If I could make one word more of a mantra for leadership teams, that word would be “envision.” I define envision as to paint a picture of something that doesn’t yet exist—to imagine or foresee. When your leadership team invests the time to clearly define what is possible, what you’re looking for, and what good looks like, your whole department can operate more efficiently and effectively.

When you do a good job of envisioning what you’re looking for (and articulating that vision), it allows the management layer to add their value in designing the solution, which sets up the working layer to succeed in building it. An organization that invests in the cascade of envision, design, build gets work done right the first time.

Unfortunately, leadership teams spend woefully little time envisioning.

They Confuse Goal Setting with Envisioning

Some leadership teams stop at setting goals and never actually envision what it would look like if they got there. This is especially problematic when leaders use quantitative goals as rallying cries such as, “We need to get past 50% market share.” A goal is useful, but it’s not sufficient to guide the next layer of work.

They Drop into Design

Some leadership teams spend their time actually designing (or worse, building) the better mouse trap. That’s adding value at the wrong level and it means the layer below loses their chance to contribute. Plus, they stop paying attention to the more mission critical issues while they’re getting so hands-on solving the problem.

They Let Entropy Reign

Some leadership teams abdicate their responsibility for guiding activities altogether. They dole out tasks without providing any direction or guidance, thereby setting up their team to disappoint them. Still somehow, they’re always surprised when the team comes back with work that doesn’t hit the mark.

Envision

So, what does it mean to envision? Let’s take the example of needing a new order entry process. To do your job of envisioning you could…

  • Anticipate what is changing in the environment both externally and internally that necessitates a new order entry process
  • Define what the new order entry process needs to achieve and what good and bad outcomes would look like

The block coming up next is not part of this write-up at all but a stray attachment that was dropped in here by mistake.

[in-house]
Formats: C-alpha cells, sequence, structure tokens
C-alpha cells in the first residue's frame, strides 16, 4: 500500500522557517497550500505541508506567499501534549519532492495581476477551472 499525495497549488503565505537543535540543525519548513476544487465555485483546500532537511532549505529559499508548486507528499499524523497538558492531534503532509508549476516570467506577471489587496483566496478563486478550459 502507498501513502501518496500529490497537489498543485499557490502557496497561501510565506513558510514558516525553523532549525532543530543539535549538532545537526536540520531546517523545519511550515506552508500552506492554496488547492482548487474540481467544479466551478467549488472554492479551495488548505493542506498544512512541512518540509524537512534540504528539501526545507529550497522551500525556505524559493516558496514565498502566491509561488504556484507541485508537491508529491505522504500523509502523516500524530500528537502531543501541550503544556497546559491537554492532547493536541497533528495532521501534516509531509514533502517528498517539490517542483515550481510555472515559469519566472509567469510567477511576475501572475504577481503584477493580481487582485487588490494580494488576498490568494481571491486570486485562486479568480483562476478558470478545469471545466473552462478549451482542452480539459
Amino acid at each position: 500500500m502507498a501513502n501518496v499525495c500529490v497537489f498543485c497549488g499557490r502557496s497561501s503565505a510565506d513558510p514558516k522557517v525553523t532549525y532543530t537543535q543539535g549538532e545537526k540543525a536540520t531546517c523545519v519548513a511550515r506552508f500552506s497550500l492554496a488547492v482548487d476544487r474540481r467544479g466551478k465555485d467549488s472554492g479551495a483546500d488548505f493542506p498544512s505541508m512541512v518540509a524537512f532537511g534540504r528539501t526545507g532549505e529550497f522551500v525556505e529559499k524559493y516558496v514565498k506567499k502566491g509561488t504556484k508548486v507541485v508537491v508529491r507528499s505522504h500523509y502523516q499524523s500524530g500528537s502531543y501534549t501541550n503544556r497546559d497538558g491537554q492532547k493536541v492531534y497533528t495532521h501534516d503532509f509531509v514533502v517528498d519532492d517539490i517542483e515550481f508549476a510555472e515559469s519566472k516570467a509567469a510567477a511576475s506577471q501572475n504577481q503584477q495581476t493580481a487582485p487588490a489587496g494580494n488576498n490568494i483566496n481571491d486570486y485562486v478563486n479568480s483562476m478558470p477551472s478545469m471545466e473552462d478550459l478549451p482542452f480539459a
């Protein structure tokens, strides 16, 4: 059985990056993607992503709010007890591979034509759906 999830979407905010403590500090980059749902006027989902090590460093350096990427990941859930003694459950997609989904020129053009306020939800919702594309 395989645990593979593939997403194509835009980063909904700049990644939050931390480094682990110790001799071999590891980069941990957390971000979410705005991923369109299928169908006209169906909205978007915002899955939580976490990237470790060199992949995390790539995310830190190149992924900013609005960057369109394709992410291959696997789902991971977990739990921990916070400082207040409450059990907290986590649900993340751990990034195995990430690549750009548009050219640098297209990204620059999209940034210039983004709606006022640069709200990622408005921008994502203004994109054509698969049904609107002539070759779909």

• Scope what should be included and excluded from the project

Your job in envisioning is to filter the limitless possibilities and focus the organization on the desired outcome. Include the information that the next layer will need to design the new system. For example:

  • What should the customer experience of the order-entry system be? What should the employee experience be? Which of those is more important?
  • At a high-level, what functionality does the process need? What do you need it to do? What must be included? What are the nice-to-havesand the too-rich-for-our-taste   guiderails?
  • How many intersecting processes should be examined? Is the desire for the team to just fix the processor do they need to build the system as well?

When you envision at the leadership team, you have the opportunity to test out different ideas, to put tension on the ideas by exploring the request from different perspectives, and to get aligned around what you’re asking for. This investment of time up front will improve the quality of the deliverables, decrease the likelihood of rework, and reduce the friction caused by leadership team members who were misaligned about the ask.

Adding the right value as a leader is critical to leading an effective and efficient organization. Get out of the weeds and stop solving, building, and fixing. Invest the time up front to envision what you’re looking for and then get out of the way so the right people can design and build the solutions you need.

Further Reading

How can I be seen as more strategic?

Strategy execution needs to be more inclusive

The Surprising Source of Most Trust Issues